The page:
Will bounty pacts be more prevalent in the future?


Will bounty pacts be more prevalent in the future?

A team melee broke out this week during the New Orleans Saints' mini-camp. The Seattle Seahawks were stripped of two organized team activity practices after the NFL found them in violation of CBA rules after they admittedly performed excessive contact and hitting during off-season practice sessions.

Why is this even remotely shocking? This is just another example of the New Orleans Saints' 'bounty gate' scandal. The Seahawks' infractions unfolded because of a culture that will always exist in the NFL. Seattle's' environment is no different than the foul words captured on tape by former Saints defensive coordinator, Gregg Williams--buttons were pushed by coaches to get players to respond aggressively and perform in an overly competitive environment.

Why on earth are NFL players acting so aggressively in meaningless OTA's or mini-camp?

It doesnt matter if its bounty payments distributed by Saints coaches or the mantra of 'competition' preached by Seahawks head coach Pete Carroll. They are equal as both coaches encourage an environment for overaggressive behavior. There was no money involved, other than a days pay for these players to go off in Seattle or New Orleans. This is the off-season; players dont receive a weekly paycheck.

The new CBA dictates teams are only allowed 10 OTA sessions. Seattles behavior must have been reported early on for the league to investigate. As a former NFL player, I know this type of behavior, environment, and culture exists on all 32 teams.

Why would coaches break rules by having players knock around their own teammates? Was it an attempt by players to impress coaches, teammates, or earn a job or bonus for off-season workouts performed?

There are many reasons, but the competitive environment to earn an NFL roster spot mixed with coach speak fuel is not leaving the NFL anytime soon. There weren't any non-contractual paid incentives for an OTA practice session.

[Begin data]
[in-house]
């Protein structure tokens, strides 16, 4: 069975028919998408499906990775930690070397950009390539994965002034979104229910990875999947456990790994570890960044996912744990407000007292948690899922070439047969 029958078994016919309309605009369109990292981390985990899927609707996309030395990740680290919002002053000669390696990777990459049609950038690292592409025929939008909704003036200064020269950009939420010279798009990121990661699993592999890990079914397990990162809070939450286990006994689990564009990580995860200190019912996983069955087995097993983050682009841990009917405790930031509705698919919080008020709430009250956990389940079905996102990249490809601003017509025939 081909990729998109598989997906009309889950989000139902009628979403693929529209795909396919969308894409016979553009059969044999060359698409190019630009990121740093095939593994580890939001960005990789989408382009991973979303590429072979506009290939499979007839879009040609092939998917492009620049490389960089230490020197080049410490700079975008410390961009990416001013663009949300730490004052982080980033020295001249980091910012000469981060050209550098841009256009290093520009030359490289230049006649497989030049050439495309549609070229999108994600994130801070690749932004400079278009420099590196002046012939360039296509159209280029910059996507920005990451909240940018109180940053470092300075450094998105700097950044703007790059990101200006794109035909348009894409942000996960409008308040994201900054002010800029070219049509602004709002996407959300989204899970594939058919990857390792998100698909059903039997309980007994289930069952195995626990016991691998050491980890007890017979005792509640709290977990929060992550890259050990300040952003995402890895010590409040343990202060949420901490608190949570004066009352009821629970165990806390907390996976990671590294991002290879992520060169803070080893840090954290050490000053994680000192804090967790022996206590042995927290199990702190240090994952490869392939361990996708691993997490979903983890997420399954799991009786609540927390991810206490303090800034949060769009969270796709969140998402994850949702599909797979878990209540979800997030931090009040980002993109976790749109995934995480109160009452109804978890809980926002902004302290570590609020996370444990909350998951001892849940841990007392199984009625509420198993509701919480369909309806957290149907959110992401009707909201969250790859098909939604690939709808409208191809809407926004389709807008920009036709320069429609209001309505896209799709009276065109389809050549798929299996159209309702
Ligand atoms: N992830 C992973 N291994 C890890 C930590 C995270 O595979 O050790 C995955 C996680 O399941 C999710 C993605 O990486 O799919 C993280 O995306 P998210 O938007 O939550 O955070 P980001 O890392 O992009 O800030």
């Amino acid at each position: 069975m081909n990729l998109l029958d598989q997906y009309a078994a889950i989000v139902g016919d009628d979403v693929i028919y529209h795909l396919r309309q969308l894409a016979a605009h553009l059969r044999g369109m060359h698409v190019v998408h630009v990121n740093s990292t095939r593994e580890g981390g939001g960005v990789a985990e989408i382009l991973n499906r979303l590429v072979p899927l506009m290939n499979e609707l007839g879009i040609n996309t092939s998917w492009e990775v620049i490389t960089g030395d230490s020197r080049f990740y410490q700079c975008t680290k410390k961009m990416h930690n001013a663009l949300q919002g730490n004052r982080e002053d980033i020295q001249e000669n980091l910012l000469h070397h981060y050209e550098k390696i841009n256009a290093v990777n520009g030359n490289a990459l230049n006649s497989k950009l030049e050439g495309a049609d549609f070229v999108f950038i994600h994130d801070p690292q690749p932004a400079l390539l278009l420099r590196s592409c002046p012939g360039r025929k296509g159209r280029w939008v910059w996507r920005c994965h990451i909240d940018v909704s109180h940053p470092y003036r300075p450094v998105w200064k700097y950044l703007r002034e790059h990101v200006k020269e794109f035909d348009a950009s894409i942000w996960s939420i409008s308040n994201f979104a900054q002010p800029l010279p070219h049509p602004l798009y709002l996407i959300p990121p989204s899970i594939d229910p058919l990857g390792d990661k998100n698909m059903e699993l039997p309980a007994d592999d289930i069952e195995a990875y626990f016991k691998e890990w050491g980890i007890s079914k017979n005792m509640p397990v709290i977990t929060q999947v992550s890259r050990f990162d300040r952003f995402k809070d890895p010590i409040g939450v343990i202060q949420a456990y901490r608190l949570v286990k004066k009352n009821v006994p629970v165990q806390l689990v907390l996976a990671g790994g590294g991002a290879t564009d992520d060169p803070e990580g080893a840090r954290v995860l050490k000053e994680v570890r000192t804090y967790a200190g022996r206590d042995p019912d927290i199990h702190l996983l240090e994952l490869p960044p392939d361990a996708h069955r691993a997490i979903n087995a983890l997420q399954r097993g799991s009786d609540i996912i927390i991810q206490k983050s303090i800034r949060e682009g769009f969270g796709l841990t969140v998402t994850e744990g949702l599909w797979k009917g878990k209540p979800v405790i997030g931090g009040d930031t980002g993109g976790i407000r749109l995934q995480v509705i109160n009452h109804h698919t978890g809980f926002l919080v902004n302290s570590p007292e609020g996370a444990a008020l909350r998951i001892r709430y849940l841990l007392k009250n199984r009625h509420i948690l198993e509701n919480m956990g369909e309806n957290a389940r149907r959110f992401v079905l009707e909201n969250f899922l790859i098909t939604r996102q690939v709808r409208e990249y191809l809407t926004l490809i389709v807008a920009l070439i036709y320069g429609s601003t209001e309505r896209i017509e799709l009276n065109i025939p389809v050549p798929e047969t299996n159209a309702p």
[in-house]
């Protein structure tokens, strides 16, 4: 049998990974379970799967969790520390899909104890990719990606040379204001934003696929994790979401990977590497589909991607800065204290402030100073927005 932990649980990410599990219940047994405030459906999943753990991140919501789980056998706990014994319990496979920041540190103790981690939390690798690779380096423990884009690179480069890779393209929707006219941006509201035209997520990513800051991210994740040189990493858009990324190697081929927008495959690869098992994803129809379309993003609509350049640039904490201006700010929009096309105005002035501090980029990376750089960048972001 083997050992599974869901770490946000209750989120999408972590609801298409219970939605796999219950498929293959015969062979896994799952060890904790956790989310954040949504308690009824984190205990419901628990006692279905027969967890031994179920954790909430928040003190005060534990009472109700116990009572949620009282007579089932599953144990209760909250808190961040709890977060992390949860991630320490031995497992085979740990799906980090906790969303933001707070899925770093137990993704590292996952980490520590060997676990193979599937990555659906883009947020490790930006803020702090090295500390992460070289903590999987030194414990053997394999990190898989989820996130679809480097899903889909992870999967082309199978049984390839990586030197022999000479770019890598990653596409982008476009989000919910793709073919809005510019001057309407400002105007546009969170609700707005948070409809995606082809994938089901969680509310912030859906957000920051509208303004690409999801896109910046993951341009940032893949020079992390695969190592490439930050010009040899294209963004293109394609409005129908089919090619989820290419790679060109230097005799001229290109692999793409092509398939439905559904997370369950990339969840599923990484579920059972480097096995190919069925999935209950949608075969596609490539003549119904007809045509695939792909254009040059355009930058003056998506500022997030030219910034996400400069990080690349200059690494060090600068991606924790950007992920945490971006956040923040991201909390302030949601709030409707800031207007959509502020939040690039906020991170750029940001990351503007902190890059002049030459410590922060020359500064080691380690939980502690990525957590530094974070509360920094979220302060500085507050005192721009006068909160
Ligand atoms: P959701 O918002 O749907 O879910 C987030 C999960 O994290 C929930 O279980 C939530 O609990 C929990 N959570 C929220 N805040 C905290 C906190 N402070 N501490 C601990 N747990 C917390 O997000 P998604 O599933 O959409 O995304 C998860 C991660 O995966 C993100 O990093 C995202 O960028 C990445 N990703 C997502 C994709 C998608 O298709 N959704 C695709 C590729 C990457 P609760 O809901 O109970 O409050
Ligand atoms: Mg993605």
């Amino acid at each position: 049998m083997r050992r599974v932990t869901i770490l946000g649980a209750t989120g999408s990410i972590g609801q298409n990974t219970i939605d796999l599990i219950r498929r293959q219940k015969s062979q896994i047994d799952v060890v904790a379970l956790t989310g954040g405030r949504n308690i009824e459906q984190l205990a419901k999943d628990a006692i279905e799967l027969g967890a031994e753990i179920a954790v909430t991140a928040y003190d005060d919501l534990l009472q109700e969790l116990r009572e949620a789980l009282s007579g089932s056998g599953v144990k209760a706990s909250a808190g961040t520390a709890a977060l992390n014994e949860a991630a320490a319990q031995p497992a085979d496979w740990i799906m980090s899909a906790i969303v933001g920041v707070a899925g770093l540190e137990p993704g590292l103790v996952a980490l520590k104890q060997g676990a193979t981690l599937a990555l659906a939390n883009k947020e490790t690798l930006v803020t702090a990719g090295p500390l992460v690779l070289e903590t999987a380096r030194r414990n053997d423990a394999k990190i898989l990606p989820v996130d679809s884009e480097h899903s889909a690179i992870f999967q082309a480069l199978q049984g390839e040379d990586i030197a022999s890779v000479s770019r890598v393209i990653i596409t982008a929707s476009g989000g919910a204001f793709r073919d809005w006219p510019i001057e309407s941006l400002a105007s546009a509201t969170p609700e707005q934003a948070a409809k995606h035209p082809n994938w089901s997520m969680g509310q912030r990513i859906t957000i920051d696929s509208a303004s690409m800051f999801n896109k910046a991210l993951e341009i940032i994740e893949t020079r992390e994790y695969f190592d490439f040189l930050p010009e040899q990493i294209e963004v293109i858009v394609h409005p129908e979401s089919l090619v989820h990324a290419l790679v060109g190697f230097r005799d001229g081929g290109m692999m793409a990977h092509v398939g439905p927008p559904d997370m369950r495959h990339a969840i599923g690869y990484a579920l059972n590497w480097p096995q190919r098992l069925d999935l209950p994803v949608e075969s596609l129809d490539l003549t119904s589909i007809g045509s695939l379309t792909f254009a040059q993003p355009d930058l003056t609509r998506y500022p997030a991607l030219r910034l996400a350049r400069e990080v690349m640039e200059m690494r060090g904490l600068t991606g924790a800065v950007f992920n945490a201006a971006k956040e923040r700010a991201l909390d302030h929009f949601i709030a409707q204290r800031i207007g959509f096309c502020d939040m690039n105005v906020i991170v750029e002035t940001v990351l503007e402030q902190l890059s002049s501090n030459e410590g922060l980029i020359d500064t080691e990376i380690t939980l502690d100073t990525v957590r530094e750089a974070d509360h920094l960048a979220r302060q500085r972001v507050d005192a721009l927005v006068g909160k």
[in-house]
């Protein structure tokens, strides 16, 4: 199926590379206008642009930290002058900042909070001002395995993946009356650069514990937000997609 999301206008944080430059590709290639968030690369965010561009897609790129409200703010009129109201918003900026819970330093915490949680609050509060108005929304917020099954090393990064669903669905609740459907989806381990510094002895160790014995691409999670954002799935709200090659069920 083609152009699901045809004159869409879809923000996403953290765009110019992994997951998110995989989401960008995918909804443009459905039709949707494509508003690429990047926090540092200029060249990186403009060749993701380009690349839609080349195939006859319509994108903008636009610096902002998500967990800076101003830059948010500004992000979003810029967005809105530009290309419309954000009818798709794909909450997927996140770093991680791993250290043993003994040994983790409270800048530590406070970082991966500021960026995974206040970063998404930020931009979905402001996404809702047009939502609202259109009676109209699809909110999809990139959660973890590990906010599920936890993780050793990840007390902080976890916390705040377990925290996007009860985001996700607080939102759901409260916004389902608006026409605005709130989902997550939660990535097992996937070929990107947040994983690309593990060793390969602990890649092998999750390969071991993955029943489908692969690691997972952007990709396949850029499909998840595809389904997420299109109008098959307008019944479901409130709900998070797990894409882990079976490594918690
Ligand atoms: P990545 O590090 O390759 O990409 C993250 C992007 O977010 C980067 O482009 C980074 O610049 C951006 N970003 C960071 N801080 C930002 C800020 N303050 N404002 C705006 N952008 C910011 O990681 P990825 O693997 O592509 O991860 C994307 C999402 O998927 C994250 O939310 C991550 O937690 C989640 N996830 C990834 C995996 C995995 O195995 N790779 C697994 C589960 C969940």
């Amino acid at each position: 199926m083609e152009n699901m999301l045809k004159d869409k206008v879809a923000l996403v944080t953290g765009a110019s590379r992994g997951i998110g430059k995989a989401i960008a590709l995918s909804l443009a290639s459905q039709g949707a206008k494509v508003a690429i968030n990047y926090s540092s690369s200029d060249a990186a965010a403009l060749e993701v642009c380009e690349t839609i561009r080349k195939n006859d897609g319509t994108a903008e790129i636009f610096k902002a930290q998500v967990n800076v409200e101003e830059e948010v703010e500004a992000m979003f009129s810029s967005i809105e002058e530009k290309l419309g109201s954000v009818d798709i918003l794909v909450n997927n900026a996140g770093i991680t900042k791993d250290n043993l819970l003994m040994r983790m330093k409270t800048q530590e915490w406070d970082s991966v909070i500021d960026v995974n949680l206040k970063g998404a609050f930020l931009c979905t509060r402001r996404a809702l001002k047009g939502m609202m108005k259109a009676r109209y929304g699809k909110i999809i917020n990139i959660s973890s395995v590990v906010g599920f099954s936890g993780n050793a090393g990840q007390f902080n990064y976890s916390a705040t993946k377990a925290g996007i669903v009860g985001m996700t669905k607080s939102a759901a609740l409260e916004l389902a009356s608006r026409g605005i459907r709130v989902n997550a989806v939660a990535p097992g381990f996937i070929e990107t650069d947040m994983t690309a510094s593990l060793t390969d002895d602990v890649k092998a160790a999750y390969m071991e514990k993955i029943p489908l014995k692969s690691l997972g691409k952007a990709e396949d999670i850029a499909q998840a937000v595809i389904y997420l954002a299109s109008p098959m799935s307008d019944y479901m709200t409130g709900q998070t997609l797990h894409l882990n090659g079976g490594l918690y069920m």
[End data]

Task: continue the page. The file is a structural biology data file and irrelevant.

Are we to assume the Seahawks' practice just happened to be an overzealous day at work?

Hardly. There was probable cause and the NFL investigated like they did for 'bounty gate'.

NFL commissioner Roger Goodell recently proclaimed that bounties are no longer a part of the NFL culture. What coaching staff needs bounties? Its been proven this last week that players will do it to their own teammates for free.

I thought this environment and culture didnt exist anymore. Goodell said so. If the bounty culture is eradicated from the NFL as the commissioner has claimed, wait until next years offseason OTA sessions. Players will make bounty pacts to fight early and often, knowing it will lead to OTA cancellations.

Why not? If safety is so paramount in the NFL, players can insure there won't be any excessive practices with a simple non-contractual agreement. In baseball, no one can predict a rain-out, but NFL players just received a couple of guaranteed rain-outs from Roger Goodell.

2017 Bears position grades: Inside Linebacker

2017 Bears position grades: Inside Linebacker

2017 grade: B+

Level of need: Low

Decisions to be made on: Christian Jones (free agent), John Timu (free agent), Jonathan Anderson (free agent); Jerrell Freeman has reportedly been cut

Possible free agent targets: Demario Davis, Preston Brown, Anthony Hitchens, Avery Williamson, Navorro Bowman, Derrick Johnson

How the Bears rate Nick Kwiatkoski will be the key to figuring out what this unit will look like in 2018. Defensive coordinator Vic Fangio thought Kwiatkoski finished last season strong, but strong enough to rely on him in 2018 as the starter next to Danny Trevathan?

The thing with the Bears’ inside linebackers, though: Trevathan makes whoever is playing next to him better. The problem is Trevathan hasn’t been able to stay on the field — he missed time in 2017 with a calf injury and a one-game suspension, and missed half of 2016 after rupturing his Achilles’. Trevathan hasn’t played a full 16-game season since 2013, so durability is an issue for the soon-to-be 28-year-old.

So that leads to this question: Do the Bears need to find someone in free agency, regardless of how they value Kwiatkoski, who’s also missed time due to injuries in his first two years in the league?